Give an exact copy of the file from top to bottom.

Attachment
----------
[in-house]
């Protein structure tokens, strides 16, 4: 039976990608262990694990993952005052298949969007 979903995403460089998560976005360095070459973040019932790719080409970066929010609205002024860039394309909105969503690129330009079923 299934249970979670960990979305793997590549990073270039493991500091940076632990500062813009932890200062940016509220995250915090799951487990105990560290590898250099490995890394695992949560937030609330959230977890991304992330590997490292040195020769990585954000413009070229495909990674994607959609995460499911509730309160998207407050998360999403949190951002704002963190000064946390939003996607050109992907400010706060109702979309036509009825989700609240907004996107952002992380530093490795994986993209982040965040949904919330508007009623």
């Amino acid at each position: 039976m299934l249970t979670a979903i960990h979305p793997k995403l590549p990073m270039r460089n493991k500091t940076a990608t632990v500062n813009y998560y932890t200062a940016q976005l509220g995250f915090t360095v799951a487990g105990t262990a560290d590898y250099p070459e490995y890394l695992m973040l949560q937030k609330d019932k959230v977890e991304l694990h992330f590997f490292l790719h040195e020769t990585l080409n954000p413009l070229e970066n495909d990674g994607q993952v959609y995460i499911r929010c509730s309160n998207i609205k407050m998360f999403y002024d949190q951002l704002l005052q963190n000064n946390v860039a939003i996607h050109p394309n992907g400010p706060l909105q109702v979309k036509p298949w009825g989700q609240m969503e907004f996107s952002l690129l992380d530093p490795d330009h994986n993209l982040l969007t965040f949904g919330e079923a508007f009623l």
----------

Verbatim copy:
[in-house]
């Protein structure tokens, strides 16, 4: 039976990608262990694990993952005052298949969007 979903995403460089998560976005360095070459973040019932790719080409970066929010609205002024860039394309909105969503690129330009079923 299934249970979670960990979305793997590549990073270039493991500091940076632990500062813009932890200062940016509220995250915090799951487990105990560290590898250099490995890394695992949560937030609330959230977890991304992330590997490292040195020769990585954000413009070229495909990674994607959609995460499911509730309160998207407050998360999403949190951002704002963190000064946390939003996607050109992907400010706060109702979309036509009825989700609240907004996107952002992380530093490795994986993209982040965040949904919330508007009623």
């Amino acid at each position: 039976m299934l249970t979670a979903i960990h979305p793997k995403l590549p990073m270039r460089n493991k500091t940076a990608t632990v500062n813009y998560y932890t200062a940016q976005l509220g995250f915090t360095v799951a487990g105990t262990a560290d590898y250099p070459e490995y890394l695992m973040l949560q937030k609330d019932k959230v977890e991304l694990h992330f590997f490292l790719h040195e020769t990585l080409n954000p413009l070229e970066n495909d990674g994607q993952v959609y995460i499911r929010c509730s309160n998207i609205k407050m998360f999403y002024d949190q951002l704002l005052q963190n000064n946390v860039a939003i996607h050109p394309n992907g400010p706060l909105q109702v979309k036509p298949w009825g989700q609240m969503e907004f996107s952002l690129l992380d530093p490795d330009h994986n993209l982040l969007t965040f949904g919330e079923a508007f009623l």